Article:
Tired of being considered the weaker sex…when it comes to wine? Yes, I’ve read it all: We buy wine based on the pretty labels, the pink color, the low price, and from a supermarket shelf, etc. But we’ve got one thing over our male counterparts when it comes to wine: there are more female “SuperTasters” than male.
So, I’ll tell you what that means and, even better, help you become one if you aren’t one already!
Defining a SuperTaster
Have you ever heard of the term “SuperTaster”? It refers to someone, more often a female over a male, that can detect a myriad of different flavors in aromas and palate. Internationally recognized wine educator and author Jancis Robinson is one. And I was recently accused of being one during a class on orange wines.
According to Wikipedia, a “SuperTaster” is defined as, “a person who experiences the sense of taste with far greater intensity than average. Women are more likely to be supertasters (I added in the bold, italics and underline, but of course) as are individuals of Asian, African and South American descent. The cause of this heightened response is currently unknown, although it is thought to be, at least in part, due to an increased number of fungiform papillae (look it up.)
The evolutionary advantage to supertasting is unclear. In some environments, heightened taste response, particularly to bitterness, would represent an important advantage in avoiding potentially toxic plant alkaloids…”
Becoming a SuperTaster
Some women have admitted to me that they simply can’t detect what they are tasting in a wine. For me it’s been helpful to taste alone, without food, and taste often – for comparison sake.
But when I got started writing tasting notes it helped to have a few “tricks” at my fingertips.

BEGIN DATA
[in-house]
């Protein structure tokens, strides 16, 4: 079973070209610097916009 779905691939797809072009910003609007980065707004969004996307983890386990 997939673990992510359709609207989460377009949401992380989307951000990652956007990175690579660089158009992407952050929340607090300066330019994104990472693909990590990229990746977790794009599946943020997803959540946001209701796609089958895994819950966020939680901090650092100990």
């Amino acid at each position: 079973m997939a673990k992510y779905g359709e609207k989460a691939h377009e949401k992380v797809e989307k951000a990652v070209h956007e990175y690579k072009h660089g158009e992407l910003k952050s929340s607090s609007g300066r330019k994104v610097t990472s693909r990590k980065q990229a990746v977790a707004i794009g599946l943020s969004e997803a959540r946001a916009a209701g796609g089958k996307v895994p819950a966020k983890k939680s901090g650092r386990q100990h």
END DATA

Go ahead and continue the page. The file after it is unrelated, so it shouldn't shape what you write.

One is recalled memories. No, there isn’t chocolate in your wine when a pals remarks smelling or tasting it there, though it is often what a new person to wine may think. Instead it’s a memory of a chocolate birthday cake or chocolate covered strawberries. Your mind, cognizant or not, brings up the memory of a smell and reminds you of it while you taste wine.
You just have to be aware of it.
During my Level 2 Intermediate certification process for Wine and Spirits Education (WSET) I was prompted by my instructor, DiMaggio Washington, to look for at least one fruit, a spice, a wood and a minerality while tasting wine samples. If I think about it I can usually get 2 out of 4, give or take more than one in any of the given categories.
And my trick, at least in the beginning, was to have my handy WSET guidelines available to help me. (See photos of 2 WSET charts below.) I prompt you to print them and try with a glass of wine, alone, or with other ladies that want to enhance their “Supertaster” status.
Of course I’ve had the opportunity to taste spirits side-by-side as well. A vodka tasting is interesting as whatever the source – potato, corn, rye, wheat, barley, even grapes – the vodka maker has the choice of distilling down to a colorless, flavorless spirit, perfect for mixing, or to retain some of the flavor. Taste a potato vodka alone – try Chopin – and then try Ciroq, distilled from grapes. Even in a martini, shaped only with a little dry vermouth, you should be able to taste the potato once these two are compared side by side.
And the same thing can easily be done with tequila, beer, whatever your preference is. One of my favorite learning experiences has been with the ForScotchLovers.com site and playing their Explorers game. We paid some bucks for the club, but we get several samples of scotch over the year, unlabeled, and then run through several questions as we taste. There is also a tab on the site that can give you help, just like my WSET cards, in looking for the perfect descriptor. (See the following post today for scotch descriptors.)
I welcome your questions and comments, so let me know if you’re willing to try this and later, if this worked for YOU! Bragging about being a “SuperTaster” is a God (albeit the wine God Bacchus) given right. And I, for one, would much rather be known for better taste buds than a male pal instead of perpetuating the myth of a female shopper that buys wine based on pretty labels and pinker colors, instead we buy wine based on the nuances we alone (mostly!) can detect.